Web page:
Indonesia: Jokowi Orders Police to Investigate Death of Two Protesters

Ahmad Syamsudin
190927-ID-protests-1000.JPG Protesters stomp on a motorcycle outside the local parliament building during a protest in Kendari, capital of Indonesia’s Southeast Sulawesi province, Sept. 26, 2019.

Indonesian President Joko “Jokowi” Widodo on Friday offered condolences to the families of two students who were killed on Sulawesi island during protests against legislation that critics say would undermine civil liberties and anti-corruption efforts.

One student, Muhammad Immawan Randi, died of a bullet wound to his chest on Thursday when students clashed with police outside the legislative building in Kendari, the capital of Southeast Sulawesi province, police and officials said.

Another student, Yusuf Qardawi, succumbed to his injuries early Friday while being treated in a hospital, police said.

“I, on behalf of the government, would like to extend our condolences on the passing of Randi and Yusuf Qardawi, both students at Halu Oleo University in Kendari,” Jokowi told reporters.

“May everything Randi and Yusuf Qardawi fought for be of benefit to this nation and they be granted a noble place on His side,” he said.

He urged police to investigate the deaths.

“I have ordered an investigation because the national police chief told me that there was no order whatsoever to carry firearms during the rally,” he said, urging the public not to engage in speculation.

Tens of thousands of students have been holding daily demonstrations across the country against proposed changes to the criminal code that include the criminalization of sex outside marriage, cohabitation, insulting the president and most abortions.

In Jakarta, more than 260 students and 39 police officers were injured on Tuesday during clashes between police and protesters outside the national parliament building, officials said.

Violence also broke out during similar rallies in several other cities this week.

Protesters also demanded the government annul the recently passed law governing the Corruption Eradication Commission (KPK).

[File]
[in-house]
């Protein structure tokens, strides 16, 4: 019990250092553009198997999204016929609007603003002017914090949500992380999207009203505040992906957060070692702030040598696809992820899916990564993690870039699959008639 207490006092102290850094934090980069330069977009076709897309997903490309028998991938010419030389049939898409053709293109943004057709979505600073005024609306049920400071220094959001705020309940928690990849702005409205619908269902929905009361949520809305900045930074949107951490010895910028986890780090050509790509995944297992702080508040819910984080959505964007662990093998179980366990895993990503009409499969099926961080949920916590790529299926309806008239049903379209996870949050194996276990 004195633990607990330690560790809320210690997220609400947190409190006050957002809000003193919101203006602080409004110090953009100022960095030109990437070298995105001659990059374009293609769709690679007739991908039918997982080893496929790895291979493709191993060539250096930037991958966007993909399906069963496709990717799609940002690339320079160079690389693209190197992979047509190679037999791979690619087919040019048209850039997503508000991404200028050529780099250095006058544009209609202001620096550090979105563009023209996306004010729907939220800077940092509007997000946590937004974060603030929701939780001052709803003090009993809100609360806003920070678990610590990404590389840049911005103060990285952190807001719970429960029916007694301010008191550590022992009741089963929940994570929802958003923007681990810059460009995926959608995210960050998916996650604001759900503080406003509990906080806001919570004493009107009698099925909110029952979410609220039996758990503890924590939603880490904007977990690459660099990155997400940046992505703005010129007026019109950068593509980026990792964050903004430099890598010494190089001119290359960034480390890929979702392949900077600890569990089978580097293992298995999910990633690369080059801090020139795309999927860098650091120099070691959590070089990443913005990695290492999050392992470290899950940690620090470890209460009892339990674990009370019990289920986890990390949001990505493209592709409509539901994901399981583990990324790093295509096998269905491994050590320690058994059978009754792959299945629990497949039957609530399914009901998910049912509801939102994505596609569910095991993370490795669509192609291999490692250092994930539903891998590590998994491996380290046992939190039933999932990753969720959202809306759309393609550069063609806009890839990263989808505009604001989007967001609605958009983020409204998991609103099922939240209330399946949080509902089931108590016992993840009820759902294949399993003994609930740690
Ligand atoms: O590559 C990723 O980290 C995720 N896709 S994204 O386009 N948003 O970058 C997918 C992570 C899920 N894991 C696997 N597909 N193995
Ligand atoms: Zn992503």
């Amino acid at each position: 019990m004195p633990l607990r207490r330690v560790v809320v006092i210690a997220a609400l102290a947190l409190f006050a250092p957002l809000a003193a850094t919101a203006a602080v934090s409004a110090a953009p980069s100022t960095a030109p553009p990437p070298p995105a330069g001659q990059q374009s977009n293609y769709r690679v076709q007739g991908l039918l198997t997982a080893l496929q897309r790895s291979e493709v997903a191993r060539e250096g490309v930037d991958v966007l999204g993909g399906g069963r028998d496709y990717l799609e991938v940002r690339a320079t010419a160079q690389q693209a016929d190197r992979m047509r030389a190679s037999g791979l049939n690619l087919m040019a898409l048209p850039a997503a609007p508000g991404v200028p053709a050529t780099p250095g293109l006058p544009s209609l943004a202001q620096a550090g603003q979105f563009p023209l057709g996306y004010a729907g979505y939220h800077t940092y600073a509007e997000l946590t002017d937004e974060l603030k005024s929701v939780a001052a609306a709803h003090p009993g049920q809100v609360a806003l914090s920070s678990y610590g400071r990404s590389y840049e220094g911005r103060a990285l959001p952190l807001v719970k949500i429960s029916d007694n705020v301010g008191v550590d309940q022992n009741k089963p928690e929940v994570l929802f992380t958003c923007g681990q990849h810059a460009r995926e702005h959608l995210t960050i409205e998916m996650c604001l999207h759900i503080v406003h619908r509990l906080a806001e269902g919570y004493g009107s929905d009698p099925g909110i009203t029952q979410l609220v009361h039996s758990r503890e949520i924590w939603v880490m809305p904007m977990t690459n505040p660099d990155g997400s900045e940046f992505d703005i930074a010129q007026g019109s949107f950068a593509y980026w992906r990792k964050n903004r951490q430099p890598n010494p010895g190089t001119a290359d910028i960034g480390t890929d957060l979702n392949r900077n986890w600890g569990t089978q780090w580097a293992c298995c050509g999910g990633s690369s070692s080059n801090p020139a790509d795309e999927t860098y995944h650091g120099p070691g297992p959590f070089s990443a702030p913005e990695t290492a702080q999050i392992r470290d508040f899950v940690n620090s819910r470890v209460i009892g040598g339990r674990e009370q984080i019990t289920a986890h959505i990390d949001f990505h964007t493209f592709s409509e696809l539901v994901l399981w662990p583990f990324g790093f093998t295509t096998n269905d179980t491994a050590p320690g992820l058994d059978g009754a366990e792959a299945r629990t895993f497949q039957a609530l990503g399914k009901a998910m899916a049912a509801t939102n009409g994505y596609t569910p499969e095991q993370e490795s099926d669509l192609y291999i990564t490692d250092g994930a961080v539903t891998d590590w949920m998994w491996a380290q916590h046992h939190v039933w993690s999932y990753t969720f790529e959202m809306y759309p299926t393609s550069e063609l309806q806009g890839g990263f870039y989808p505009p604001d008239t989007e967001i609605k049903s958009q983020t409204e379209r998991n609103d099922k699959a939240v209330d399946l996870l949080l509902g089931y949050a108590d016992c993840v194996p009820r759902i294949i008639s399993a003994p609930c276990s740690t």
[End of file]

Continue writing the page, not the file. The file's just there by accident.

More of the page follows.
KPK changes include establishing a supervisory agency tasked with monitoring the commission’s conduct and restricting its ability to wire-tap suspects.

Jokowi on Thursday sought to allay concerns that his government would roll back two decades of democratic reform.

“Don’t you ever doubt my commitment to safeguarding democracy,” he told reporters after a meeting with senior leaders and advisers at the presidential palace.

He also said he was considering issuing a decree that would annul the new KPK law.

“We will decide and inform the public soon,” he said.

Since it was established in 2002, the KPK has secured the convictions of former ministers, governors, central bankers, legislators, as well as business tycoons, making it one of the most respected and feared institutions in the country.

The bill to change the criminal code would have allowed a prison sentence of up to one year for consensual sex outside of marriage, while a couple living together without the blessings of marriage could potentially be imprisoned for up six months. The bill requires complaints from spouses, parents or children for police to press charges.

In addition, anyone convicted of insulting the president or vice president could face a prison term of up to 4½ years. Insulting the president and vice president was decriminalized by the Constitutional Court in 2016 following a legal challenge.

The parliament has postponed passage of the bill, which had been scheduled for Sept. 24, at Jokowi’s request. It is expected to be deliberated again by the next parliament, which is to be seated in October.


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